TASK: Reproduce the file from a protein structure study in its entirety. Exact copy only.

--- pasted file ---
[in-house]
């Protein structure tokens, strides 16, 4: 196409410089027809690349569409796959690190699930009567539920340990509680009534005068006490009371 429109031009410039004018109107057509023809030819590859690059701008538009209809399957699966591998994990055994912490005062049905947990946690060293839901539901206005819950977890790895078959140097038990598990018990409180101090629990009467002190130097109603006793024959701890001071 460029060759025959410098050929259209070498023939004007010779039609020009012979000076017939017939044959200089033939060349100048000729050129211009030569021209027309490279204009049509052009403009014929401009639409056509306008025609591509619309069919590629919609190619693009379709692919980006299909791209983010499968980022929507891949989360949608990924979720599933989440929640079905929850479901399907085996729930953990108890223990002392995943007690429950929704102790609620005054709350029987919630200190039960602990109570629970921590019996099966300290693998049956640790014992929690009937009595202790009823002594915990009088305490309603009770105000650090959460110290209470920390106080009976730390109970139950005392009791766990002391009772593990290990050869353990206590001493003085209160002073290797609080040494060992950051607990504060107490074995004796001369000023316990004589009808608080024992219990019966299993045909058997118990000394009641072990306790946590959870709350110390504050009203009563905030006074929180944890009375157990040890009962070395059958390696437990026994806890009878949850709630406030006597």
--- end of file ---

[in-house]
């Protein structure tokens, strides 16, 4: 196409410089027809690349569409796959690190699930009567539920340990509680009534005068006490009371 429109031009410039004018109107057509023809030819590859690059701008538009209809399957699966591998994990055994912490005062049905947990946690060293839901539901206005819950977890790895078959140097038990598990018990409180101090629990009467002190130097109603006793024959701890001071 460029060759025959410098050929259209070498023939004007010779039609020009012979000076017939017939044959200089033939060349100048000729050129211009030569021209027309490279204009049509052009403009014929401009639409056509306008025609591509619309069919590629919609190619693009379709692919980006299909791209983010499968980022929507891949989360949608990924979720599933989440929640079905929850479901399907085996729930953990108890223990002392995943007690429950929704102790609620005054709350029987919630200190039960602990109570629970921590019996099966300290693998049956640790014992929690009937009595202790009823002594915990009088305490309603009770105000650090959460110290209470920390106080009976730390109970139950005392009791766990002391009772593990290990050869353990206590001493003085209160002073290797609080040494060992950051607990504060107490074995004796001369000023316990004589009808608080024992219990019966299993045909058997118990000394009641072990306790946590959870709350110390504050009203009563905030006074929180944890009375157990040890009962070395059958390696437990026994806890009878949850709630406030006597």